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Nurse anesthetist has license revoked for five years, has to pay $99,000 fine

Hill receives maximum penalty
By Tom Blakey
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OKLAHOMA CITY — The Oklahoma Board of Nursing unanimously approved a consent order at Thursday’s board hearing, revoking nurse anesthetist Jim Hill’s license for five years and ordering him to pay a $99,000 fine within 30 days.

The order represented the maximum penalties under Oklahoma statutes. Nursing Board members, in light of the Hill case, requested that legislation be enacted to remove the five-year limit.

“Unfortunately, that won’t be done in time to affect this case,” said Kim Glazier, executive director of the Nursing Board. However, the board “can reject his reinstatement every five years,” Glazier said.

Hill, 55, was charged by the Nursing Board with failure to use proper infection control techniques and adequately care for patients while practicing at the Norman Regional Hospital Pain Management Clinic, leading to the contraction of hepatitis C by 38 patients, and hepatitis B by 10 patients, at Norman Regional Hospital between May 1999 and June 2002.

The board had first considered the matter at its Nov. 21 board hearing, and rejected a consent order at the time that called for Hill to surrender his license and pay a $61,000 fine.

The consent order agreed to Thursday called for Hill’s license to be revoked, rather than surrendered. At the Nov. 21 hearing, Nursing Board President Karen Fletcher said the board was “uncomfortable taking the action as the consent order states.” The issue is one of surrender versus revocation, Fletcher said.

“The difference is the language,” said Betty Smelser, Nursing Board nurse investigator. “Mr. Hill was willing to surrender his license, but the board rejected that and made a decision to revoke it.”

The $99,000 fine was based on recent figures released by the state Health Department, and calculated by multiplying the known number of patients tested for hepatitis C (750) by the $100 maximum fine, or $75,000, added to the number of patients at Norman Regional diagnosed with hepatitis C (38), multiplied by $500 (the maximum five-day, maximum $100 fine), or $19,000; added to the number of patients at Norman Regional diagnosed with hepatitis B (10), multiplied by $500 (the maximum five-day, maximum $100 fine), or $5,000.

Hill and his attorneys did not appear at the board’s public hearing, conducted Thursday at the Airport Holiday Inn Conference Center in Oklahoma City.

Fletcher read the complaint at the outset of the proceedings, saying Hill “regularly engaged in the practice of reusing the same needle and syringe to inject anesthetic medications such as Versed, Fentanyl and Propofol, to patients through their existing heparin locks …”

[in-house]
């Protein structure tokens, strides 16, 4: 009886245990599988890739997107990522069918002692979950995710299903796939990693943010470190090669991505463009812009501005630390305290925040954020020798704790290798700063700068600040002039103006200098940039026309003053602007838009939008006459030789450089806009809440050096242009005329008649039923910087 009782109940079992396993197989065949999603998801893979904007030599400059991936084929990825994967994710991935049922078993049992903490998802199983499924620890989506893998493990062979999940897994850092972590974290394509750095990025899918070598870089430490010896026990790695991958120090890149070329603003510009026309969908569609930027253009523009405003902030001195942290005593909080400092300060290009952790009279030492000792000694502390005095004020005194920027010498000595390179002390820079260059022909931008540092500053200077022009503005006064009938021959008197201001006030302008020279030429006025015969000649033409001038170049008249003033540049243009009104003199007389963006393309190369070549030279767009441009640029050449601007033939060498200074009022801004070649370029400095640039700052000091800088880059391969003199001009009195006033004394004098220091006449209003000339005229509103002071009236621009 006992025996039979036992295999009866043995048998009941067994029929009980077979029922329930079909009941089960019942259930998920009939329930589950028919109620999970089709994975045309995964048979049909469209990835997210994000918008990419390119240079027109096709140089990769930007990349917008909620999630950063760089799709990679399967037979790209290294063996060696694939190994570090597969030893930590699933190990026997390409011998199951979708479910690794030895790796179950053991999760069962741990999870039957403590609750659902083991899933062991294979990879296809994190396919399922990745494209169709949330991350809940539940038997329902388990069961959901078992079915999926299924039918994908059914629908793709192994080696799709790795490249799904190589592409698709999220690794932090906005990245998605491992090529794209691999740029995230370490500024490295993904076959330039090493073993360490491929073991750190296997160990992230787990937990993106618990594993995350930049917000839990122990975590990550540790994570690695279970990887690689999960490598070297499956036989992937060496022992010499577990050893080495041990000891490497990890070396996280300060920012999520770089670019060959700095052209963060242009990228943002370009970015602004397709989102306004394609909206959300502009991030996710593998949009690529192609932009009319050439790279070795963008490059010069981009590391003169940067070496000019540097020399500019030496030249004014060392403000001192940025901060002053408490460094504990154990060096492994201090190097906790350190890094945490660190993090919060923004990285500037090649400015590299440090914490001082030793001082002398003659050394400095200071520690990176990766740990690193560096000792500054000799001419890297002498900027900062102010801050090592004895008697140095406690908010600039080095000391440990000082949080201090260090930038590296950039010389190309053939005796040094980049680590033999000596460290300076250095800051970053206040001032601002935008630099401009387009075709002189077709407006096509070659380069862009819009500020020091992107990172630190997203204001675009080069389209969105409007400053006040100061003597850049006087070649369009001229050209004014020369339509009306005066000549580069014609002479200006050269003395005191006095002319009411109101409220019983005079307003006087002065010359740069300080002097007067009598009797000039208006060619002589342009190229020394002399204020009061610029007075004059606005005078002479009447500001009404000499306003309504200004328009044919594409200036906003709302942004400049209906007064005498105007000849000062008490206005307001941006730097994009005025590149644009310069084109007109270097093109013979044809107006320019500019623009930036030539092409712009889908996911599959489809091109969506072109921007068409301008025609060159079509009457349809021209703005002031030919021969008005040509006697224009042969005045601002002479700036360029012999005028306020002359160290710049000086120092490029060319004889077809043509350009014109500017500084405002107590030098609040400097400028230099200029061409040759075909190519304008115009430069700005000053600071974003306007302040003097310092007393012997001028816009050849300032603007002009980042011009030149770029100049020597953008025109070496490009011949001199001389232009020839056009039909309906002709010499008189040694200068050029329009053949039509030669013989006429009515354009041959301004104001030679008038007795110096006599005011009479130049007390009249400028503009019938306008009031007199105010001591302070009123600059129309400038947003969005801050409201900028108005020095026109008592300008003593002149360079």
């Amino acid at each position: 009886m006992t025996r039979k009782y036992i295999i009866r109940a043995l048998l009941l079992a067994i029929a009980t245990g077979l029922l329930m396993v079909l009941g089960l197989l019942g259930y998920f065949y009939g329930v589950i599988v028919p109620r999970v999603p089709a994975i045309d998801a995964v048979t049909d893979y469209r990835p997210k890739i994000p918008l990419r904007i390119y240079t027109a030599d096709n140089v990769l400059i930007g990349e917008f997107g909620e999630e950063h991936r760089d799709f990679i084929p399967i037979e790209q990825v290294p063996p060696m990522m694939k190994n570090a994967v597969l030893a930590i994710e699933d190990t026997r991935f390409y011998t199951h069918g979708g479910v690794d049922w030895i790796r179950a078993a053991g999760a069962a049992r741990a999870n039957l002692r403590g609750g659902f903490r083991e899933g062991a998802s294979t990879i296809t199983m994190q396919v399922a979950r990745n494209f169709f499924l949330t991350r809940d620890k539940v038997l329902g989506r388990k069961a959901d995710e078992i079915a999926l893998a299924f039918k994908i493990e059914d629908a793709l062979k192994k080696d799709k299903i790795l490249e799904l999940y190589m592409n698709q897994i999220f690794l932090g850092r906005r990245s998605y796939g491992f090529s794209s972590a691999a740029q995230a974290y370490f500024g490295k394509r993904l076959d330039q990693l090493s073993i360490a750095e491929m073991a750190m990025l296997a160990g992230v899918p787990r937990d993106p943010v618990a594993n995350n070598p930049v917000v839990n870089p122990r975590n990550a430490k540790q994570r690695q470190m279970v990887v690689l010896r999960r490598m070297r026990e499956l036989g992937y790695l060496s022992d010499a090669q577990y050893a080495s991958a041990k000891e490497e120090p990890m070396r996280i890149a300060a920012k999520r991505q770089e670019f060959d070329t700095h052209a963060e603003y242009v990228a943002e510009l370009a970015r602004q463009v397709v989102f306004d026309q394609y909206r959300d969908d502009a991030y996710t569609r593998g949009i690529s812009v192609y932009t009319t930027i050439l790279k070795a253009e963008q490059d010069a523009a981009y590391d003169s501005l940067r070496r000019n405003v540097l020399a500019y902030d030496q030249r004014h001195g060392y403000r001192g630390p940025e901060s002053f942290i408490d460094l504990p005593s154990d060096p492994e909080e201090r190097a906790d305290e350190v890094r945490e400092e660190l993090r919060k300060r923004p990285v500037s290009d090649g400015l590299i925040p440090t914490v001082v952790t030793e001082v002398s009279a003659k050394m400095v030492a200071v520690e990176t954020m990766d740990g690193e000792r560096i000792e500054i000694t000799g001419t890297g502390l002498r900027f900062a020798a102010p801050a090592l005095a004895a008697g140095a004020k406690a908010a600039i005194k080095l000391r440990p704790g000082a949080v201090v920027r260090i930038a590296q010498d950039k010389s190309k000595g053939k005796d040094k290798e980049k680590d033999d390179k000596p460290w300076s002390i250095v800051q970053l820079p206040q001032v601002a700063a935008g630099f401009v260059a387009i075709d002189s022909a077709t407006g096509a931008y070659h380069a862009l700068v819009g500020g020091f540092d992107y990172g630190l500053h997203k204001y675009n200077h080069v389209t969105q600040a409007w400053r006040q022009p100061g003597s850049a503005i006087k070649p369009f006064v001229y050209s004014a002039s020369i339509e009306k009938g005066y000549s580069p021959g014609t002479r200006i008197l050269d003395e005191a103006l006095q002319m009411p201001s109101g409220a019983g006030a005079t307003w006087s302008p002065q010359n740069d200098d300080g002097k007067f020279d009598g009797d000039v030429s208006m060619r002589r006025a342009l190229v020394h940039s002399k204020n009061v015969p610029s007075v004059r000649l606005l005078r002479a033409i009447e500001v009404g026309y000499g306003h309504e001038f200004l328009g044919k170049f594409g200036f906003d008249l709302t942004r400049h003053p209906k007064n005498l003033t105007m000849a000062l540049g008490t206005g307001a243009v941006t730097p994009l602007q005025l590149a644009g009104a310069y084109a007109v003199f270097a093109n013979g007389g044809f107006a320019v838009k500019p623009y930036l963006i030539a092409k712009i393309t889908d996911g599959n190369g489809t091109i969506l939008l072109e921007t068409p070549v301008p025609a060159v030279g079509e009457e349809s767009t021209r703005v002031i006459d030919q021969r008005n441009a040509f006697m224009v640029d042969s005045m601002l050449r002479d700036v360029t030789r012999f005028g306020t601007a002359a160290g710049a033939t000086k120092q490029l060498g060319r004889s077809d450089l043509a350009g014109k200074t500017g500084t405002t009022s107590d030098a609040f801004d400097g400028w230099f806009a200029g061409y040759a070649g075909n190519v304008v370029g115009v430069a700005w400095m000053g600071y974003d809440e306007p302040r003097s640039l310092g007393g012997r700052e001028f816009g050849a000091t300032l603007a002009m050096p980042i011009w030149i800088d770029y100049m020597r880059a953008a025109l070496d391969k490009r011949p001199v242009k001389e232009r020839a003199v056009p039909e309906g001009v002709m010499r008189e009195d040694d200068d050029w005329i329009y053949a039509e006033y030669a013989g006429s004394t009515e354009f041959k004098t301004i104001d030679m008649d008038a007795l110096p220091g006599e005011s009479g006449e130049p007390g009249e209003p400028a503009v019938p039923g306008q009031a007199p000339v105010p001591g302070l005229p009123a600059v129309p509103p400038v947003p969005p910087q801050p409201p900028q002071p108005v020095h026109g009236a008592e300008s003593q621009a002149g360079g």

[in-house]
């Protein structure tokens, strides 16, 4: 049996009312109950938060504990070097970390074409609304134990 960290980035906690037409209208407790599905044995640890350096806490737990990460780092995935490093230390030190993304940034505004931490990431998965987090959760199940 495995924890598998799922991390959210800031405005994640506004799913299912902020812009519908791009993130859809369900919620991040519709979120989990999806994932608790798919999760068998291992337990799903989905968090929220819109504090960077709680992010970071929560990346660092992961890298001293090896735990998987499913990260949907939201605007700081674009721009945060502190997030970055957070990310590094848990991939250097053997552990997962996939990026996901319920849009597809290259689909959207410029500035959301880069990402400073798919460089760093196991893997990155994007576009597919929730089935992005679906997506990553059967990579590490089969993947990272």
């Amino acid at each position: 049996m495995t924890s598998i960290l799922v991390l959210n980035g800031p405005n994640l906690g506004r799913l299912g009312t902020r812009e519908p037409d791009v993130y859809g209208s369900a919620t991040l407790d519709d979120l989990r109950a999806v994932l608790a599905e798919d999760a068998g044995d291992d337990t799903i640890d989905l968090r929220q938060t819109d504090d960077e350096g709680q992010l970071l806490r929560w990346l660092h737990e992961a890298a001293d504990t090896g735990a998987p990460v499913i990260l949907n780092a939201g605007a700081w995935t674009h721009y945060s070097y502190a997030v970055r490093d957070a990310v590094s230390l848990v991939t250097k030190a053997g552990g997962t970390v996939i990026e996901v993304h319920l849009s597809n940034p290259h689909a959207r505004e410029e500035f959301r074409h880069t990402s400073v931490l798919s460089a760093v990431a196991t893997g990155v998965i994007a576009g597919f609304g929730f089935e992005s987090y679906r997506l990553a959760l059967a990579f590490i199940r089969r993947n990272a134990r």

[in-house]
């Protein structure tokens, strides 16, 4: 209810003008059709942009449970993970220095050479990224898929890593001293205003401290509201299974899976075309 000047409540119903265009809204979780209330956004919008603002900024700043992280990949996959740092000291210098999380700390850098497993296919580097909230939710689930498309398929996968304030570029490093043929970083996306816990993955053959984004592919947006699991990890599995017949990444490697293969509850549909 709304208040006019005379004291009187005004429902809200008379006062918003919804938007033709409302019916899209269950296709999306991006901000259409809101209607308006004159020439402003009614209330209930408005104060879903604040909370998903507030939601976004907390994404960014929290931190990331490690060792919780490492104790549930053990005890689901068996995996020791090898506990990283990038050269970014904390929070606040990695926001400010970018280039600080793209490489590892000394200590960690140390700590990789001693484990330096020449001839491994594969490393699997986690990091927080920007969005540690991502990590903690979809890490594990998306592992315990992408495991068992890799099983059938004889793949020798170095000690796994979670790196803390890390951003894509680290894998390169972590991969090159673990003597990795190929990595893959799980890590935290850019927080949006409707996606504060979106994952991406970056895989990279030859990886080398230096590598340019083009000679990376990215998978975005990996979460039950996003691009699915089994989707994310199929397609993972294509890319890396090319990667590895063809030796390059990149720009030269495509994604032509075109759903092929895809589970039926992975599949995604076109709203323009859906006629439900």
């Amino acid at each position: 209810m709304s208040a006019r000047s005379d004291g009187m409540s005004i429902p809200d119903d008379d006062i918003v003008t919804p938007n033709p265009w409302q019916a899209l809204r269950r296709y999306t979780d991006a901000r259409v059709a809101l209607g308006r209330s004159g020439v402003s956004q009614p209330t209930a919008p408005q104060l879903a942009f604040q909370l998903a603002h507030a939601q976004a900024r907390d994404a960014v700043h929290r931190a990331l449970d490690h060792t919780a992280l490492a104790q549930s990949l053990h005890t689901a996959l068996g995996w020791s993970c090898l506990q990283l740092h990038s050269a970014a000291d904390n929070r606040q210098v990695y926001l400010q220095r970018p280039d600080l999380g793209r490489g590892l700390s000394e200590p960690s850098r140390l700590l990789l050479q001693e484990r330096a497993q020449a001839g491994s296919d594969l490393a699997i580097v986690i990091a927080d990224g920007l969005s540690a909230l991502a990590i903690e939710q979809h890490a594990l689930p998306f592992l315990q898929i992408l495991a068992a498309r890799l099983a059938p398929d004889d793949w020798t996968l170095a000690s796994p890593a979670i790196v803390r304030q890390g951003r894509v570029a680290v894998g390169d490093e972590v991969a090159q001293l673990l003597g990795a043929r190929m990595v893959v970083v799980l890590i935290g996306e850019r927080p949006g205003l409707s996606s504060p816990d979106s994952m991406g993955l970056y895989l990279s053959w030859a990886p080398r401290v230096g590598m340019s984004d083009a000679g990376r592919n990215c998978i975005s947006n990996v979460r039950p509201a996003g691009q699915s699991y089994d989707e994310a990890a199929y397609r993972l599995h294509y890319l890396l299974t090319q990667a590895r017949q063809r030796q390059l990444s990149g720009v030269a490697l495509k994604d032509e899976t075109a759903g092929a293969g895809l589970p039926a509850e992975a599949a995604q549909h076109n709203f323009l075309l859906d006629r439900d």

A heparin lock is a device used to keep an IV catheter from clotting between infusions.

Board attorney Charles Green read Hill’s written response to the amended complaint, saying, in part, that Hill “never intentionally exposed any patients to a risk of harm and never thought he was placing any patient at risk by his anesthesia techniques. (Hill) did not believe that there was any potential for the upstream back flow of blood to contaminate the needles or syringes he was using.”

The board voted unanimously to accept the consent order, which had been reached among Hill’s attorneys Michael McMillin and Stephen Peterson, Nurse Investigator Smelser and Nursing Board staff.

“There’s no way to describe the anger I felt when I heard (Hill’s statement),” Barbara Burlingame said after the hearing. “How can he be a nurse and not know you’re not supposed to re-use a needle?”

Burlingame became sick last April, and, because of tests showing her liver enzymes were “off the wall,” had her gall bladder removed. ”We weren’t worried about hepatitis — there was no way I could’ve been exposed,” Burlingame said.

Meanwhile, Burlingame’s gastroenterologist at Norman Regional Hospital, Dr. Phillip Bird, noticed six of his patients, including Burlingame, were exhibiting signs of hepatitis C. Bird plotted the hospital’s Pain Center as the common denominator among the patients, and hospital and health department officials launched an investigation leading to the discovery of the hepatitis C outbreak.

“Five years is not enough — I hope he never gets his license back,” Burlingame said.

Reporter Tom Blakey covers city government and can be reached at 366-3540 or via e-mail at

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